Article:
UW-Platteville, German colleagues study geopolitics

April 17, 2017
Daniel Leitch and Ann Johns
Daniel Leitch and Kibreab Habtemichael

PLATTEVILLE, Wis. – A professor and student from the University of Wisconsin-Platteville and a lecturer from Darmstadt University of Applied Sciences in Darmstadt, Germany recently collaborated on a research and writing project for a book on two timely topics: geopolitics and refugee integration.

Co-authors include Dr. Daniel Leitch, associate professor of special education inclusion in the School of Education at UW-Platteville; Ann Johns, a senior psychology major at UW-Platteville from Pecatonica, Illinois; and Kibreab Habtemichael, lecturer of geopolitics at Darmstadt University of Applied Sciences and director of the Helping Hands program for refugees in Viernheim, Germany. Helping Hands is a self-help group of 17 active refugee volunteers who contribute to, and lead, integration projects in the areas of language translation, professional development and cultural awareness as well as serve as a bridge between the host communities and newly arrived refugees.

The three co-authored the chapter “Geopolitics and Integration Strategies in Germany: Self-Help Organizations as Pillars for Refugee Integration” for the book “Migrants: Public Attitudes, Challenges and Policy Implications,” which explores a myriad of social and public policy implications as they relate to the long-term consequences of migration on the lives of the migrants and host societies. Nova Publishing will publish the book this fall.

“The cooperation between authors represents a tangible product of UW-Platteville’s strategic partnership with Darmstadt University of Applied Sciences,” said Leitch. “This project strengthened Ann’s background in research and publication, which will benefit her as she continues her studies in the Master of Psychology program at Northern Illinois University in DeKalb, Illinois. The collaboration also benefited both campuses because of the priority for professors to excel as both teachers and scholars. Most importantly, through the collaboration, I gained a deep appreciation for the ability of our undergraduate students to participate in academically rigorous and socially relevant research. I intend to involve more students in the future.”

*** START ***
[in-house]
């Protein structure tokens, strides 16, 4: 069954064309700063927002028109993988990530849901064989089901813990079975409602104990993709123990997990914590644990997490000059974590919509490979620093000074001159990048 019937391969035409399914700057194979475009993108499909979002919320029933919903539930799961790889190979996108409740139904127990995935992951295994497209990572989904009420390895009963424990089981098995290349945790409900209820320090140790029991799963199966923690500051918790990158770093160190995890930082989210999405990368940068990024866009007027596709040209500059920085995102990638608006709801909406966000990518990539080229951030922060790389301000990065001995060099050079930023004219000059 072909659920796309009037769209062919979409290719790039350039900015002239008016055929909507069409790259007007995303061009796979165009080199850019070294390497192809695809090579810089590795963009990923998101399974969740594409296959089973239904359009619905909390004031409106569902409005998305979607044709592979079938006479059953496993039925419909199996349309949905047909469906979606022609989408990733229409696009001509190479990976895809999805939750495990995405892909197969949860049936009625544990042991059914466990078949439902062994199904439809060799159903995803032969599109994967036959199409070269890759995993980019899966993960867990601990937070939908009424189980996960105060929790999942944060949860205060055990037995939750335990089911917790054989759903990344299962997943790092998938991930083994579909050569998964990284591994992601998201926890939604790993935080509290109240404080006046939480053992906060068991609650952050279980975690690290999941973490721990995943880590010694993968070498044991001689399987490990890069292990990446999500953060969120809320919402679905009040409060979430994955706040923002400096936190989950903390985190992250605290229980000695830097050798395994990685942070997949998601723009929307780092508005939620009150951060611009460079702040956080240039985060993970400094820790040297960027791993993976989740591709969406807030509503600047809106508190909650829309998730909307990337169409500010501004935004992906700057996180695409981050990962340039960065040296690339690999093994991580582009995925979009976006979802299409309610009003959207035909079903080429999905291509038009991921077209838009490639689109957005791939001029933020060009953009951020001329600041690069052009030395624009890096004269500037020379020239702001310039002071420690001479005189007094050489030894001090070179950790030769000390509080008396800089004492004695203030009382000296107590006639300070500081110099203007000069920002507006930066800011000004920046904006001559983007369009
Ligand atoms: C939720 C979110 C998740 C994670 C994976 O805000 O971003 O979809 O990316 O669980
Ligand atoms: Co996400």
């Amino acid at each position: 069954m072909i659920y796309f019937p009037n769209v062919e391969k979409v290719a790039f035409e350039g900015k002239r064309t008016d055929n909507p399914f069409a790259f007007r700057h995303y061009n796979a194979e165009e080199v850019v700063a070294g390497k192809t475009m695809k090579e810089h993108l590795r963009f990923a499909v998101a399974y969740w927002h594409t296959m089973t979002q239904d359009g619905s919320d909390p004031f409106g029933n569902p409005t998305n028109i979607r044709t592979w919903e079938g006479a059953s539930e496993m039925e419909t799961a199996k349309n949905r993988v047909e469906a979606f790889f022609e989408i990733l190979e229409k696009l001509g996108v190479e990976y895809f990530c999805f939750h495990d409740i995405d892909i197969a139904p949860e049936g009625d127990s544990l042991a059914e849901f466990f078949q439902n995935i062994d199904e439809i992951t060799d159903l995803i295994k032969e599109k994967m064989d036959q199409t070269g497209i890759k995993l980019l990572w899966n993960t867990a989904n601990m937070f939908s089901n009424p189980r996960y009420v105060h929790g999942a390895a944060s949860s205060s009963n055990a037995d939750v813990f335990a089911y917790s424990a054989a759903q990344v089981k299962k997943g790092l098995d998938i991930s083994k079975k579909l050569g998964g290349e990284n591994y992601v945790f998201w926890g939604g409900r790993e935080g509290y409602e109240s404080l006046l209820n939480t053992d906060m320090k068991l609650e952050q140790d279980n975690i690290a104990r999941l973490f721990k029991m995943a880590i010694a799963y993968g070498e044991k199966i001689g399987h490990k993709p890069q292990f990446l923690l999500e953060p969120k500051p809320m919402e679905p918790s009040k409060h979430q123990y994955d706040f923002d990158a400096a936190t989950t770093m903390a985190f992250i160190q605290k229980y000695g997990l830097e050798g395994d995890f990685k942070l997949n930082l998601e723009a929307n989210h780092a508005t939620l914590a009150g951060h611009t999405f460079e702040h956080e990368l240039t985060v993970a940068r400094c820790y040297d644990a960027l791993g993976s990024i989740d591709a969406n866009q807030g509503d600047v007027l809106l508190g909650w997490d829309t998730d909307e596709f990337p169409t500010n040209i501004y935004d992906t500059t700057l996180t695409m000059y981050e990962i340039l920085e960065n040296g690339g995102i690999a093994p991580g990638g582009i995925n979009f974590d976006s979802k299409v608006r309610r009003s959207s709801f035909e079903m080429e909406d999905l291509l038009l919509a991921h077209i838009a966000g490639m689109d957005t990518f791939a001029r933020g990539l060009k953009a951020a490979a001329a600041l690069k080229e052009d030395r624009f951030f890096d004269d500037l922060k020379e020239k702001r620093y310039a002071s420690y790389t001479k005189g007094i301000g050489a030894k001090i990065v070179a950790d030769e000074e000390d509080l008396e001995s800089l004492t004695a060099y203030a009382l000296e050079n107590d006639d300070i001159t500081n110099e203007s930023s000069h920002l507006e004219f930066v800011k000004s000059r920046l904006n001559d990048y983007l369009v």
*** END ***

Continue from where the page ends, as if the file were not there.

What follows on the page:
Leitch said the topics outlined in the book and in their chapter are critical, as conflict and instability continue in the Middle East, Northern Africa and Central Asia. He noted that in 2016, according to the United Nations Population Fund, more than 60 million individuals were displaced and on the move due to war, famine, political oppression or other reasons.

Leitch noted that Germany’s policy-makers, academics, practitioners and others desire up-to-date research on which to build a policy roadmap, prioritize funding and promote promising practices. He and Habtemichael saw the need for research on geopolitics and refugee integration when they worked together during Leitch’s fall 2016 sabbatical in Germany aiding Syrian refugees in Darmstadt through Helping Hands. Leitch then invited Johns, a student in his Learning and Language Disorders course, to help with the research because of her exemplary academic skills, desire to participate and background in psychology.